The camp included soccer lessons during the day before spending the night playing basketball, tug-of-war, flag football and volleyball.

“It was a great camp. I loved it,” Pittman said.

Still, he returned home without a scholarship offer, and Pittman instead played defensive end at Pittsburg State, an NAIA program in Kansas that is now Division II.

Pittman developed a deeper affinity for Arkansas during his three seasons on Bret Bielema’s team, and he was hit with a flurry of emotions during the press conference introducing him as the Razorbacks’ coach. .

Pittman felt honored by the trust Yurachek and the university had placed in him. He was grateful for the opportunity to bring Jamie closer to his native Pittsburgh, where they met. He thought of his parents. Pittman’s mother, Jackie, had died a few years prior, while his father suffered from dementia and died weeks after Pittman was hired. Above all, Pittman felt grateful to finally have that chance — to a place where he felt he belonged.

“I don’t have the best grammar. I’m not the prettiest head coach you can hire. I’m country,” Pittman said. “And…I can be comfortable with all of these things, because the state will accept me as long as I’m authentic.”

Pittman’s word became gospel. After calling Arkansas “damn proud statewhen it was introduced, this line was slapped on T-shirts. Then came the jukebox slogan.

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Heck, it was enough to beat Ole Miss in its first season to bring fans to tears of joy.

As Pittman left the field at Razorback Stadium in October 2020 after a 33-21 win over the rebels, he did not understand why the students were crying in the stands. His communications chief, Kyle Parkinson, reminded Pittman that the Razorbacks haven’t won an SEC home game in nearly four years.

More jubilation came throughout Pittman’s sophomore season, when the Razorbacks beat rivals Texas, Texas A&M, LSU and Missouri.

“We are not happy at all with what happened last year,” Pool said. “We are happy with the victories we have achieved, but our goals are much higher.”

A ‘big deal’ for quarterback KJ Jefferson

I’m three words into my question about Jefferson when Pittman interjects. He doesn’t need another invitation to start discussing his quarterback, who flourished last season in his first year as an Arkansas starter.

“He’s perfect for our offense,” Pittman said of the 245-pound dual threat. “Great kid. Big deal. Big deal getting him back.”

A year ago, this time around, few people outside of Arkansas knew how important Jefferson would become. In last summer’s 247Sports ranking of SEC starting quarterbacks, Jefferson ranked last.

A year later, Jefferson ranks fifth on USA TODAY Network’s SEC Quarterback Hierarchy (he was No. 2 on my ballot), and he’s a Heisman Trophy dark horse.

How much does Arkansas like Jefferson?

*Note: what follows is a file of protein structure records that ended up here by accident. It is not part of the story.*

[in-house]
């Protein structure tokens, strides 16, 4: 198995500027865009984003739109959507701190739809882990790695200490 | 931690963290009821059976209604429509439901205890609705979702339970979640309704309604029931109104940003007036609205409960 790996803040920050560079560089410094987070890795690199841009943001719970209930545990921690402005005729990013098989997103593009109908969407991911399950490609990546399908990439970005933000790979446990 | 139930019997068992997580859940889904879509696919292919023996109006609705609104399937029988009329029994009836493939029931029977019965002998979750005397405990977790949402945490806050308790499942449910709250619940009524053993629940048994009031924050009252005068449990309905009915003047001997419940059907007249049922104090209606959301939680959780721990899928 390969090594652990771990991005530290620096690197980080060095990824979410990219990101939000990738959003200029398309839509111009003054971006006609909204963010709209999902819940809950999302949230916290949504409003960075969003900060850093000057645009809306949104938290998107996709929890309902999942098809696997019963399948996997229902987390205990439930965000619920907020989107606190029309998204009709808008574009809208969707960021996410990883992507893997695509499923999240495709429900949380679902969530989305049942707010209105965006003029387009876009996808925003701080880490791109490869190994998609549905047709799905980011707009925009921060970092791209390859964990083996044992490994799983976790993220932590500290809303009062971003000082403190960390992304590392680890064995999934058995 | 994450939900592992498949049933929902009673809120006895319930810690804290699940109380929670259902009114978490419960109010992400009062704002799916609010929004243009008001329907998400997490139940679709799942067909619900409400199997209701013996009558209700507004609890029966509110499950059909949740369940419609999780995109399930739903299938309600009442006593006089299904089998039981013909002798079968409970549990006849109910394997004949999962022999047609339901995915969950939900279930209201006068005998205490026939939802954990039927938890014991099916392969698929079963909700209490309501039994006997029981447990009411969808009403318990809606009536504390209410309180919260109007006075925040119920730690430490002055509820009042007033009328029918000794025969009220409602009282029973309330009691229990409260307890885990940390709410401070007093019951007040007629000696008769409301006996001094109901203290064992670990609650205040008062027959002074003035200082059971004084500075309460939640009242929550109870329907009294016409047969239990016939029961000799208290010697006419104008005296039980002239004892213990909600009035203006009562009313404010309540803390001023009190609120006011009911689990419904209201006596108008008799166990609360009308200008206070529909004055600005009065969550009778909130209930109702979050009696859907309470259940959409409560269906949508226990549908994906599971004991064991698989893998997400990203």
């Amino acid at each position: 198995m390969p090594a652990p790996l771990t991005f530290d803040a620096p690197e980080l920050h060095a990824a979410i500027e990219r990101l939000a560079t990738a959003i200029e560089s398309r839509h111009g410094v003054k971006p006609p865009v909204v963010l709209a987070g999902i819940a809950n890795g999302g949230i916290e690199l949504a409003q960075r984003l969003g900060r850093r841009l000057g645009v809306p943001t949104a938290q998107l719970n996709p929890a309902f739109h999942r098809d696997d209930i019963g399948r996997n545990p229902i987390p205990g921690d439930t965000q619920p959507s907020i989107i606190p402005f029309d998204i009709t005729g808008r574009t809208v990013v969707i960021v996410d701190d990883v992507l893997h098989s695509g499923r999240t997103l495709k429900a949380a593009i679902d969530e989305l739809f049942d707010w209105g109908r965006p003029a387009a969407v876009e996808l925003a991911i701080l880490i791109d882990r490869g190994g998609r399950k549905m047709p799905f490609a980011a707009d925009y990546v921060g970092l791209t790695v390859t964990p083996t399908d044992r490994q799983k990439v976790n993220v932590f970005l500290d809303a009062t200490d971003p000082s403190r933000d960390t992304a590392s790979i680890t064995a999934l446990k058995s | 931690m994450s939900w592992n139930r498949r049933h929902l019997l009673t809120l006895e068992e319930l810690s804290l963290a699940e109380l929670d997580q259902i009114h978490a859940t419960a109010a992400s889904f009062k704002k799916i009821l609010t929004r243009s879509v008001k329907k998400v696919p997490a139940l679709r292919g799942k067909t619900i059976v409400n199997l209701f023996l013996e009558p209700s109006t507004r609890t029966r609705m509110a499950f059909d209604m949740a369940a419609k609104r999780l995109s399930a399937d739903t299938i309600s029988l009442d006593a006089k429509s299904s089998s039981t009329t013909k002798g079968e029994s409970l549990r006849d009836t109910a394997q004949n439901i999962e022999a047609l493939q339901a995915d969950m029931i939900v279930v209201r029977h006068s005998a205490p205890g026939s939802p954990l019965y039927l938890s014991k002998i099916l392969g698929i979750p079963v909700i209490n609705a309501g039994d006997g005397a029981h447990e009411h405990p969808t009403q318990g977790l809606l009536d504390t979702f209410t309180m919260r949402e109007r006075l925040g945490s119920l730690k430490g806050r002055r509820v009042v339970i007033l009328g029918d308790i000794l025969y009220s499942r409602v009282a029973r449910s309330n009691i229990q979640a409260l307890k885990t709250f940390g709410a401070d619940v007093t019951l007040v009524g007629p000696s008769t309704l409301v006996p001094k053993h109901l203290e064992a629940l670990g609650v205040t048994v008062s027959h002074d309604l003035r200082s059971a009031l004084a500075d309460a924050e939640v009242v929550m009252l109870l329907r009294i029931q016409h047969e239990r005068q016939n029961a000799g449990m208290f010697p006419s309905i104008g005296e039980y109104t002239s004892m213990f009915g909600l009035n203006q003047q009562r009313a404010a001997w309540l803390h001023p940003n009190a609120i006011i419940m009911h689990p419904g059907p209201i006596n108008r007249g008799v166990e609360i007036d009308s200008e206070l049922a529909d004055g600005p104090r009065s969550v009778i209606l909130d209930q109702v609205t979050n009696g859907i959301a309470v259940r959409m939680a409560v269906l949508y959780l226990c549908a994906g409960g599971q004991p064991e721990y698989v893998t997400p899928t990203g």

Pittman says the non-contact jersey quarterbacks wear in practice is foreign to Jefferson. His teammates wouldn’t think of hitting their quarterback.

“To me, it’s Arkansas,” Pittman said. “It’s us.”

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In the era of transfer quarterbacks, Jefferson served two seasons as a backup, including as a 2020 understudy for veteran Florida transfer Feleipe Franks, whom Jefferson considers invaluable to his growth.

Jefferson remains an unfinished product. He is aiming to improve his progressions all over the pitch after showing his deep ball artistry last season. Pittman hopes to see him improve in short-range situations and threaten defenses even more with his legs after rushing for 664 yards last season.

Losing All-SEC wide receiver Treylon Burks, an NFL first-round draft pick from the Tennessee Titans, will be a hurdle, but Arkansas is armed with playmakers like Haselwood and running backs Dominique Johnson and Raheim Sanders, who helped Arkansas lead the SEC in rushing last season.

It all starts at quarterback, though.

“We know who our field general is,” Pool said.

Sam Pittman is a hit at Arkansas

A Rock-Ola jukebox in Sam Pittman's office in Arkansas features music from artists like Fleetwood Mac, George Strait and Garth Brooks.

A real jukebox (not a boombox or Bluetooth speaker) sits in the corner of Pittman’s office, a gift from his agent in 2020.

The Rock Ola Fireball features tunes from Fleetwood Mac, George Strait and Garth Brooks, and its volume can rock the football setup.

Fittingly, Pittman’s jukebox is an old-school model that plays CDs rather than a pivot to the digital age.

The Arkansas coach instilled a blue-collar, work-snack mentality that was embraced by his players and welcomed by fans.

And they’re all waiting for the Head Hog to signal the next song.

Blake Topmeyer is an SEC columnist for the USA TODAY Network. Email him at [email protected] and follow him on Twitter @btoppmeyer. If you enjoy Blake’s cover, consider a digital subscription which will allow you to access all of this.